Left: mean image brightness of 36 normal untreated corneas from 18 subjects examined with the ConfoScan 4. Depth was scaled from 0% to 100% of stromal thickness, from anterior keratocytes to endothelium, and aligned on the anterior boundary of the stroma before averaging. Peaks associated with the epithelial surface, the anteriormost keratocyte nuclei (anterior stroma), and the endothelium were prominent. Mean image brightness is given in SU and represents the concentration of Amco Clear that gave equivalent image brightness. Right: mean image brightness (ConfoScan 4) of 35 corneas of 18 patients 3 years after LASIK. Depth was scaled in two steps before averaging. The LASIK flap was scaled from 0 to the mean depth of the LASIK interface as a percentage of stromal thickness, and the stromal bed was scaled from the interface depth to 100% at the endothelium. The mean interface depth was 18% of full stromal thickness. Image brightness after LASIK was lower throughout the flap than it was in analogous regions of the control corneas.
Table 1.
 
Mean Image Brightness of the Stroma in Control Corneas and in Corneas 3 Years after LASIK Measured with the ConfoScan 4 Confocal Microscope
Table 1.
 
Mean Image Brightness of the Stroma in Control Corneas and in Corneas 3 Years after LASIK Measured with the ConfoScan 4 Confocal Microscope
Depth, Percent of Stromal Thickness Control LASIK P (GEE-Models)
0–5 1265 ± 250 907 ± 178 <0.001
5–10 1167 ± 251 813 ± 186 <0.001
10–15 1079 ± 242 740 ± 186 <0.001
15–20 1007 ± 225 724 ± 189 <0.001
20–25 950 ± 197 793 ± 192 <0.001
25–30 890 ± 175 821 ± 178 0.12
30–35 839 ± 164 790 ± 161 0.30
35–40 803 ± 151 753 ± 145 0.26
40–45 775 ± 143 730 ± 130 0.28
45–50 761 ± 144 719 ± 124 0.28
50–55 758 ± 142 715 ± 117 0.26
55–60 764 ± 143 725 ± 112 0.32
60–65 782 ± 140 744 ± 116 0.31
65–70 807 ± 146 768 ± 127 0.26
70–75 833 ± 147 798 ± 136 0.27
75–80 860 ± 154 832 ± 145 0.37
80–85 893 ± 170 875 ± 154 0.63
85–90 961 ± 192 982 ± 201 0.90
90–95 1266 ± 318 1403 ± 342 0.13
95–100 2138 ± 399 2204 ± 347 0.53
In the corneas at 3 years after LASIK, the mean surgical interface depth was 18% of the full stromal thickness measured by using the ConfoScan 4. The mean intensity profile showed decreased image brightness between the anterior stroma and the mean interface depth compared with equivalent regions of the untreated corneas (Fig. 5). All mean image intensities in 5-percentile steps between the anterior stromal surface and the interface were significantly lower than the intensity from the equivalent stromal regions in the untreated corneas (P < 0.001), whereas all intensities between 25% and 100% of stromal thickness were not significantly different from equivalent regions of the control corneas (P > 0.1, Table 1).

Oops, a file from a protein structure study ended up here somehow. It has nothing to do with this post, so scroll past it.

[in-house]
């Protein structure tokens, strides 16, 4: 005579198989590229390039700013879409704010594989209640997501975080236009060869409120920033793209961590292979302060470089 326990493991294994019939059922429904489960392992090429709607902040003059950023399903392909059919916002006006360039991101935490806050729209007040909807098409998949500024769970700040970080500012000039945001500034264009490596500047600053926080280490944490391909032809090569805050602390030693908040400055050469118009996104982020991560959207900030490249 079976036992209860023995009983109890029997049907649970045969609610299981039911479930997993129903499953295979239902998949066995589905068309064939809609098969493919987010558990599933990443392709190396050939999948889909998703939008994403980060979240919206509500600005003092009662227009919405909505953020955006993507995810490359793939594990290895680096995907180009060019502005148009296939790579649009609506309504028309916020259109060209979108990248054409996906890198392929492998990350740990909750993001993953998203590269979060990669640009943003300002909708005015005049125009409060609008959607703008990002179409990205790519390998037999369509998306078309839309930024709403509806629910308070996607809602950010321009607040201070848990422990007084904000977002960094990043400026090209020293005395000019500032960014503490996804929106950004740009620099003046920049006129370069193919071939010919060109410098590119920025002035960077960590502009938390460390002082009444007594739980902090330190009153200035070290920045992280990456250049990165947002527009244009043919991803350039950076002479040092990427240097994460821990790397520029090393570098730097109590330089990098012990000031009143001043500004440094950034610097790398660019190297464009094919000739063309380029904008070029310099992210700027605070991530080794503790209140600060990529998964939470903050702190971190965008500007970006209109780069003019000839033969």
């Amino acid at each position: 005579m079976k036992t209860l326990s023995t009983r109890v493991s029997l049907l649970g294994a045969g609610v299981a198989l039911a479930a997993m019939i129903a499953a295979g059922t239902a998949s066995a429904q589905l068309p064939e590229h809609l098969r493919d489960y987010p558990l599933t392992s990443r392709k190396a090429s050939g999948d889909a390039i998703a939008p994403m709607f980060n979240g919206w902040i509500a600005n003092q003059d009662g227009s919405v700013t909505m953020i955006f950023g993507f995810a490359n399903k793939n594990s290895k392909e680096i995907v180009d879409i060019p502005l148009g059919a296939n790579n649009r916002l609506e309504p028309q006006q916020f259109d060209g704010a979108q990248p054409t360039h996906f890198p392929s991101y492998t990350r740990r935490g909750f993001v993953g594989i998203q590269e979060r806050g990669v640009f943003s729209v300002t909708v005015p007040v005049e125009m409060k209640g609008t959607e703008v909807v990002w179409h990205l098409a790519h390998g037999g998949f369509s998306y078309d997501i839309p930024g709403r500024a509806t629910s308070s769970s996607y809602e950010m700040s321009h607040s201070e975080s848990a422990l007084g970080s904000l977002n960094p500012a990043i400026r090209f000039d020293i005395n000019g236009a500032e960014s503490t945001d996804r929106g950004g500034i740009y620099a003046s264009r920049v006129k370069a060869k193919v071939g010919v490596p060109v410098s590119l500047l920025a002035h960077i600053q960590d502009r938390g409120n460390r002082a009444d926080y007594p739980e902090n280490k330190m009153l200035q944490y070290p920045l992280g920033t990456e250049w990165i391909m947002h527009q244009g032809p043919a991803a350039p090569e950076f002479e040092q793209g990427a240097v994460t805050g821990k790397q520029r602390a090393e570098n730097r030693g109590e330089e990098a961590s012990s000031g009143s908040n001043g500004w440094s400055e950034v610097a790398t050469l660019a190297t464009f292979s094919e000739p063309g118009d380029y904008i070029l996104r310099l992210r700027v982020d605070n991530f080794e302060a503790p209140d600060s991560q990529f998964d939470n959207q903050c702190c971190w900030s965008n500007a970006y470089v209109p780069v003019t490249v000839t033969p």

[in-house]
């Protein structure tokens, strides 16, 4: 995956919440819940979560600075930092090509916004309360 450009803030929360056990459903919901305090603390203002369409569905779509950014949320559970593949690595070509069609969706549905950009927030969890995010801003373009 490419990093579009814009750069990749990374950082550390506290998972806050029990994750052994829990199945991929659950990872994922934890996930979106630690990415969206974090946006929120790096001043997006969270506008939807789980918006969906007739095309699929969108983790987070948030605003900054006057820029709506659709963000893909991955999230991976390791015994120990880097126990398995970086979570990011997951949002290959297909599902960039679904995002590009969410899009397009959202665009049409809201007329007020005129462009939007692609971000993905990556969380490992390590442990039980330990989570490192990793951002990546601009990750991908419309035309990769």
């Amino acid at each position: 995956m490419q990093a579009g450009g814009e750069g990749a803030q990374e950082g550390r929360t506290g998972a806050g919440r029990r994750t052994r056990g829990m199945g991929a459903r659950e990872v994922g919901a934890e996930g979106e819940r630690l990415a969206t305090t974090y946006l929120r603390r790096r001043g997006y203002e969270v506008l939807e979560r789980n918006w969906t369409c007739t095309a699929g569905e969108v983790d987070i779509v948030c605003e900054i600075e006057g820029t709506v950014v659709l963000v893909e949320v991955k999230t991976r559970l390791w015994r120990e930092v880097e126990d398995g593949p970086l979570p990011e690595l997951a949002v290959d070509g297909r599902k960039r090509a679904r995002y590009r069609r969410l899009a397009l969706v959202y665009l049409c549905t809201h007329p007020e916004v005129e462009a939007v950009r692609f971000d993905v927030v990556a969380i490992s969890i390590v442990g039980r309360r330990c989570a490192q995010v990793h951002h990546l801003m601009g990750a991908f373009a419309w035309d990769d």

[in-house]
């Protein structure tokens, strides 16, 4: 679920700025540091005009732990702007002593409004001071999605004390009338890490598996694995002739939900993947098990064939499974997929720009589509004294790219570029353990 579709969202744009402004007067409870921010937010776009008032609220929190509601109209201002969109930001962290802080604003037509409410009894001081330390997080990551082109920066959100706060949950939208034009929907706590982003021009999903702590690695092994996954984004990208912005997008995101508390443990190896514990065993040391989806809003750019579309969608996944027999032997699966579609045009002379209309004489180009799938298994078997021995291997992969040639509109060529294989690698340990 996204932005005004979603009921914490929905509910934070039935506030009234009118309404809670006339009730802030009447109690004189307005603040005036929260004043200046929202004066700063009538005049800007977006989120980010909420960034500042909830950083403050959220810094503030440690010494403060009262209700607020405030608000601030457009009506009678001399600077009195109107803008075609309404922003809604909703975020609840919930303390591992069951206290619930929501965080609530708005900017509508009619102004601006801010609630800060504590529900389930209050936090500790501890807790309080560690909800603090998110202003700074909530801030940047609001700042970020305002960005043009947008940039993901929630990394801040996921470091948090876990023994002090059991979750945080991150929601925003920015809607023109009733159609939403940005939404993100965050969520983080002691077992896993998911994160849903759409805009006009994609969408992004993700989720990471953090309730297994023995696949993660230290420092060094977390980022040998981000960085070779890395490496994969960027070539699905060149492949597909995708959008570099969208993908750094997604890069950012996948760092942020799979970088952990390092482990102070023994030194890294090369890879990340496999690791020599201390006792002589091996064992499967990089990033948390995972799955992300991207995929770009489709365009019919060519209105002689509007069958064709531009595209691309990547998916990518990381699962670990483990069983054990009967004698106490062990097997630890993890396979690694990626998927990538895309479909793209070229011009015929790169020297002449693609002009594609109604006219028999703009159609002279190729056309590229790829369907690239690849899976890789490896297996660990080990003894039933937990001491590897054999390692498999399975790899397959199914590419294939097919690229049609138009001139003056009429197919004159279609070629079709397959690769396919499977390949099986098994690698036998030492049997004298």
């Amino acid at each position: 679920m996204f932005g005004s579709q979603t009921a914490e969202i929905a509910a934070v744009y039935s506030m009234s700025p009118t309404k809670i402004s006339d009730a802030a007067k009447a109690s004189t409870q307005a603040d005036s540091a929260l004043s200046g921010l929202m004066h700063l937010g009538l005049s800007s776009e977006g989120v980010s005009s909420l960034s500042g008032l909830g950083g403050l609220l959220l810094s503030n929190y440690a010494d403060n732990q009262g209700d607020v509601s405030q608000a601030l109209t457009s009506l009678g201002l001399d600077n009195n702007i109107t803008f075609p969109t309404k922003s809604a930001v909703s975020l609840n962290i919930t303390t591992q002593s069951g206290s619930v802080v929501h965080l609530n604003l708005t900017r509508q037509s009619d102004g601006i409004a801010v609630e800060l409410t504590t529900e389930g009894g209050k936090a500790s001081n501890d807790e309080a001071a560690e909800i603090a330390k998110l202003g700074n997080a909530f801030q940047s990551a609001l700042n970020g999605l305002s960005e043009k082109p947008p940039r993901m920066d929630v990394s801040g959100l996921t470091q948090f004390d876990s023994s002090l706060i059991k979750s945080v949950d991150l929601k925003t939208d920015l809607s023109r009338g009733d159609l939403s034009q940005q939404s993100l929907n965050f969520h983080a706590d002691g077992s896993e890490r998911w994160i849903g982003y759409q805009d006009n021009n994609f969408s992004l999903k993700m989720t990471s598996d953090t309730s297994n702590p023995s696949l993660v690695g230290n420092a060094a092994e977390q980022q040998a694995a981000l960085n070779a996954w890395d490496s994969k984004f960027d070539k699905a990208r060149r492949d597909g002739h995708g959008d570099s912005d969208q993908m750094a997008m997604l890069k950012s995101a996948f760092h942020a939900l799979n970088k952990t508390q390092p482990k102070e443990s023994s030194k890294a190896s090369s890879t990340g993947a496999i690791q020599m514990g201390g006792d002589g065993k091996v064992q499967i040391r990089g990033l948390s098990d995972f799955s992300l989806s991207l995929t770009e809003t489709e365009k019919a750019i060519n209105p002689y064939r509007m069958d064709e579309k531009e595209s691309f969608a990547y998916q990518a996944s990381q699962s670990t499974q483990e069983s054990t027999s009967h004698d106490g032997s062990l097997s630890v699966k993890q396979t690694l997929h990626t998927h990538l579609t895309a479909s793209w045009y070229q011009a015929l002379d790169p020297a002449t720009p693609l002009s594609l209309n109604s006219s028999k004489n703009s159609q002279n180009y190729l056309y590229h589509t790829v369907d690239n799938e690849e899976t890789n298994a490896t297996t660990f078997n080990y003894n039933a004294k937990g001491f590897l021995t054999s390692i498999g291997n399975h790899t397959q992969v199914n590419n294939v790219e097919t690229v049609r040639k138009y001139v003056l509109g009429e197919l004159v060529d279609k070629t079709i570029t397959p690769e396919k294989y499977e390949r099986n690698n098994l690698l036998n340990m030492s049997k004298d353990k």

Discussion
Significance of Corneal Haze
Corneal haze is routinely assessed by clinicians, to evaluate the diffuse opacity of the cornea. Haze, which we see and measure with various instruments, most likely represents a mixture of light backscattered from small particles and specular reflections from surfaces that divide regions of different refractive index. A change in corneal haze indicates that something in the cornea has changed, such as the number of particles or surfaces that scatter or reflect light, or the reflectance of these structures. Although one often cannot determine the specific nature or origin of the change without additional measurements, a change in haze indicates an improvement or degradation of corneal tissue. The ability to compare haze during an examination with haze at an earlier time or with that in normal corneas is important in assessing progression of corneal disease and detecting differences from normal, in the clinic and in research. 
Use of a Scatter Standard for Assessing Corneal Haze
An ideal metric of scatter or reflectance would indicate the brightness of light returning to the observer in absolute units relative to a fixed intensity of light directed toward the cornea. Measurement of reflected light and illumination is complex, and the simpler method of expressing corneal haze in terms of concentration of a standard is well suited for this measurement. 
Our samples of Amco Clear were used in two ways to standardize backscatter from the cornea. First, we expressed image brightness in terms of equivalent brightness of the standard (in this case, concentrations of Amco Clear). Standardization of image intensity allows comparisons with haze measured by using similar confocal microscopes that operate with different illumination intensities and camera sensitivities. Second, our measurement of the standard immediately before or after the corneal examination allowed for correction of day-to-day variations in the brightness of the illumination and detection systems of the confocal microscope. Because the standard always produced an image brightness that had a fixed relationship with the overall efficiency of the microscope, variations in illumination and recording sensitivity were compensated for by adjustment for variations in brightness of the standard, according to equation 1. Use of this reference also allows us to extend the range of brightness measurements beyond the dynamic range of the instrument. For example, in a cornea with bright pathologic haze that normally would saturate the detector, the illumination brightness could be reduced to bring the image intensity into a linear working range of the camera. Measurements could then be adjusted for the lower illumination from measurements of the standard at the same illumination.